This week’s topic is a quick and easy way to pass along unwanted stuff from your family to someone else who is more likely to enjoy it. Regifting is easy: when it comes time to find a present or gift for someone, consider giving them a gently used item from your own home that your family has finished with.

In my house, regifting started because my oldest son hates colouring. When he was really young he got tons of colouring books, crayons, and markers from family and friends. It all sat collecting dust on a shelf for years. An avid colouring fan myself, I couldn’t bring myself to just throw it away. So over the years, we added bits and pieces to other people’s gifts and it started a trend. Years later, when my son wants to give a gift, he still looks first to his own books and toys to see if there’s something his friends might enjoy before we head to the toy store. We’ve also made Lego creations for friends, which is always a favourite. 

There’s a strange stigma around regifting because some people might think you’re being cheap. While saving money is definitely a perk, sometimes a little discussion around the topic might help. You can share a story about how the item always made you think of them, or how much you thought they might enjoy it. If people understand that there was a lot of thought that went into the gift, they will probably be less likely to jump to negative conclusions.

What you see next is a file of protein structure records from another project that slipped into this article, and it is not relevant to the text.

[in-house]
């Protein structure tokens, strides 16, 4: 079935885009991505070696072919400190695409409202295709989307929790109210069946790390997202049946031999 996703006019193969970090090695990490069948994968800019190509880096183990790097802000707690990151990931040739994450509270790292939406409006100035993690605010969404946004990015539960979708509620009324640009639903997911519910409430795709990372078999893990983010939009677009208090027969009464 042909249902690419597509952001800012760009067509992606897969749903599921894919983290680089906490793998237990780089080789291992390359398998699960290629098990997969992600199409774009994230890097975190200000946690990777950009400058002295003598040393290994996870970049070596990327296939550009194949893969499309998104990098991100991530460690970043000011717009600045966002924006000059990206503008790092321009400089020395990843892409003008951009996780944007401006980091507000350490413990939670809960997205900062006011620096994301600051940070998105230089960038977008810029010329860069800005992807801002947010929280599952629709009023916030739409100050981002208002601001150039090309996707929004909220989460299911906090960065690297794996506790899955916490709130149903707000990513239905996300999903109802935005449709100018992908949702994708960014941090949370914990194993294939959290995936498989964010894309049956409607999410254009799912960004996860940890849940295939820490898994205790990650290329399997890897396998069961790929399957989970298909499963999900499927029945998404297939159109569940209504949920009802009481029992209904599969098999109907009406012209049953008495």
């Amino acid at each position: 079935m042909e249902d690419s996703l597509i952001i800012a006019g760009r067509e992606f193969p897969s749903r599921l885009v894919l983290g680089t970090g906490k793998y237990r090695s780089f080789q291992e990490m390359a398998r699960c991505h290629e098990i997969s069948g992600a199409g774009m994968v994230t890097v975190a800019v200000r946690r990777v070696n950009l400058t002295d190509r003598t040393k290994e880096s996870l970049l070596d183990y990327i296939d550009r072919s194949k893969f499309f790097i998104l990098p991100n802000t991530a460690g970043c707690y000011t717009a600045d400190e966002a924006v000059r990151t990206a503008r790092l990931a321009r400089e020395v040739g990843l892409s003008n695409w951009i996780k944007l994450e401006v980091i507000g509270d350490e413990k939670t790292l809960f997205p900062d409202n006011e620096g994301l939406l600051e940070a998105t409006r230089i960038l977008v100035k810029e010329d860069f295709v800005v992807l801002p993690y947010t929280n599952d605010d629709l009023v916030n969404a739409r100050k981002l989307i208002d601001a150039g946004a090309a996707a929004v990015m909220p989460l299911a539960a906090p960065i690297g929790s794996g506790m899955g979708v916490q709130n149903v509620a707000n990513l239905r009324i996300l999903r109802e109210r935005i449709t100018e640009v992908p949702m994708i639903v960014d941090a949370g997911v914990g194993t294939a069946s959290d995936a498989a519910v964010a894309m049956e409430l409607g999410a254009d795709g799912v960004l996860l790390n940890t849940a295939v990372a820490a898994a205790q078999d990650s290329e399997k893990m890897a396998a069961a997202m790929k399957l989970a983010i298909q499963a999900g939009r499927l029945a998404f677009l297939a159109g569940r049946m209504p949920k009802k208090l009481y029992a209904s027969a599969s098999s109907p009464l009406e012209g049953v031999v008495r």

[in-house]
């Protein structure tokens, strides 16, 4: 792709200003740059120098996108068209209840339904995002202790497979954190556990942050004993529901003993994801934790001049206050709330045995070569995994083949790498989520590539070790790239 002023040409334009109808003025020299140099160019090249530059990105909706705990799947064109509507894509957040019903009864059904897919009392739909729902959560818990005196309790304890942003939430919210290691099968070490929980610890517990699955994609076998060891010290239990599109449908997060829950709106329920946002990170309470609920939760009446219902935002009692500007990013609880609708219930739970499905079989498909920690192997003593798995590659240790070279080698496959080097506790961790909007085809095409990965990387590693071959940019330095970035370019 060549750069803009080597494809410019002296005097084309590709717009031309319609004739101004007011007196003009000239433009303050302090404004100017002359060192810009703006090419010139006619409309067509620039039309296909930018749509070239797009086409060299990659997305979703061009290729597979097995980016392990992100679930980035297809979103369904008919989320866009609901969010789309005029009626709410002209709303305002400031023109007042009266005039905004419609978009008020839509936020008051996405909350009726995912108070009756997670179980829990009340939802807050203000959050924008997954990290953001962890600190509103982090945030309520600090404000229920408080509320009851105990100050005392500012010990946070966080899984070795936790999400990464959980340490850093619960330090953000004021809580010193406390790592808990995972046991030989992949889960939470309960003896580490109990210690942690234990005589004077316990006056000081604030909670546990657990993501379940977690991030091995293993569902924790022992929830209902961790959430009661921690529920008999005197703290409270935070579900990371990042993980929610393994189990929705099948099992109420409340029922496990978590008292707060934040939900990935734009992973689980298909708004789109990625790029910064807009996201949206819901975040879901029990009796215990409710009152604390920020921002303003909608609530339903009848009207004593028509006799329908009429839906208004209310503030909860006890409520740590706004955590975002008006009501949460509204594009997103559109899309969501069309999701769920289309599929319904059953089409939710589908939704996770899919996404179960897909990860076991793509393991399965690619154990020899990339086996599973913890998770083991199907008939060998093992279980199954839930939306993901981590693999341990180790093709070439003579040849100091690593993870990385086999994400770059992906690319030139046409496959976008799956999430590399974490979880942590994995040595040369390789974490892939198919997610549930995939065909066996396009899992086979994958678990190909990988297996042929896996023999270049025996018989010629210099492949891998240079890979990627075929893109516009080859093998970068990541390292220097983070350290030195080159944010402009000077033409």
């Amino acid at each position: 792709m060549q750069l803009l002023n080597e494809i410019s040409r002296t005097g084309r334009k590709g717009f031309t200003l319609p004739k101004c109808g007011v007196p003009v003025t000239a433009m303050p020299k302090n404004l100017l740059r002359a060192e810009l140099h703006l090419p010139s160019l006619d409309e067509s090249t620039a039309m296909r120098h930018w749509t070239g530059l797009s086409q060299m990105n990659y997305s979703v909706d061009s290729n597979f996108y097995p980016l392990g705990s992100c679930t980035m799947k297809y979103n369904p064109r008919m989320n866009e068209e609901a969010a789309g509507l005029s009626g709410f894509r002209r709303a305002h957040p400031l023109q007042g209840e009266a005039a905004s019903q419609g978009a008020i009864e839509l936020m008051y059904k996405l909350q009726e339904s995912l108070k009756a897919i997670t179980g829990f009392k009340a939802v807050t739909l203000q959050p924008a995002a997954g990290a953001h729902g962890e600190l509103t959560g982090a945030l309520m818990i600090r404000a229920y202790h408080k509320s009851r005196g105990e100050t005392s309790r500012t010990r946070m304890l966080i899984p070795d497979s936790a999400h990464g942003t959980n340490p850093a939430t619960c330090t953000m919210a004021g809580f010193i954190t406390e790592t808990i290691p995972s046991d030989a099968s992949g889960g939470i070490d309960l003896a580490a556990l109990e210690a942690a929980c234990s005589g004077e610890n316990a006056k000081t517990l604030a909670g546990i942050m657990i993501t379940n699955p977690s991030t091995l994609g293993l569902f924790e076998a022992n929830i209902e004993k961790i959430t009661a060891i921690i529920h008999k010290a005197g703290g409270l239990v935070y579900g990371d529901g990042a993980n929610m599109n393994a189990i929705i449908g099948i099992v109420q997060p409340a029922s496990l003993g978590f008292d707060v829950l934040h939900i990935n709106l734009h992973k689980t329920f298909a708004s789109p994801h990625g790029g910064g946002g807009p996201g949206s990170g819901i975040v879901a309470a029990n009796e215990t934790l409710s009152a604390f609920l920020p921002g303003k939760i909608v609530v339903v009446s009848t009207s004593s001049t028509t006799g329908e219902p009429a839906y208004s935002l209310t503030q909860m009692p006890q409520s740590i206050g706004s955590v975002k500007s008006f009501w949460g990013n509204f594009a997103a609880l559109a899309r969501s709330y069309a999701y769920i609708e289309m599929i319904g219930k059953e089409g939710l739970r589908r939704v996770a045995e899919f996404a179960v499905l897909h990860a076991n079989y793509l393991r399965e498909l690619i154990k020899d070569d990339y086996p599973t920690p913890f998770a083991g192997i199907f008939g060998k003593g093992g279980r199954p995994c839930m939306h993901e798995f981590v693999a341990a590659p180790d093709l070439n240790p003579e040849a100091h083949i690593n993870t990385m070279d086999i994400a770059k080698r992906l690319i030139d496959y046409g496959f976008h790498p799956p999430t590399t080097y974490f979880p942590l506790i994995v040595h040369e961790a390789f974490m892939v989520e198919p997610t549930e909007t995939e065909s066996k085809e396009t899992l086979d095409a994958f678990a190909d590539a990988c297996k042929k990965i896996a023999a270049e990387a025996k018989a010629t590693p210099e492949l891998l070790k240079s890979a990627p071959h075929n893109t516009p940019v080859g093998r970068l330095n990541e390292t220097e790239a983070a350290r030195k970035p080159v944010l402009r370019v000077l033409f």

Another great way to break the stigma is to invite other to regift for you. For Christmas, try a regifting Secret Santa, or maybe a book swap for a child’s birthday. Let friends and family know that you’d rather receive something second hand if possible.

Be open and transparent about your regift. You don’t need to feel guilty or think that a regift is second rate. It’s a great way to save money, reduce unused stuff in your house, and share green practices with others!

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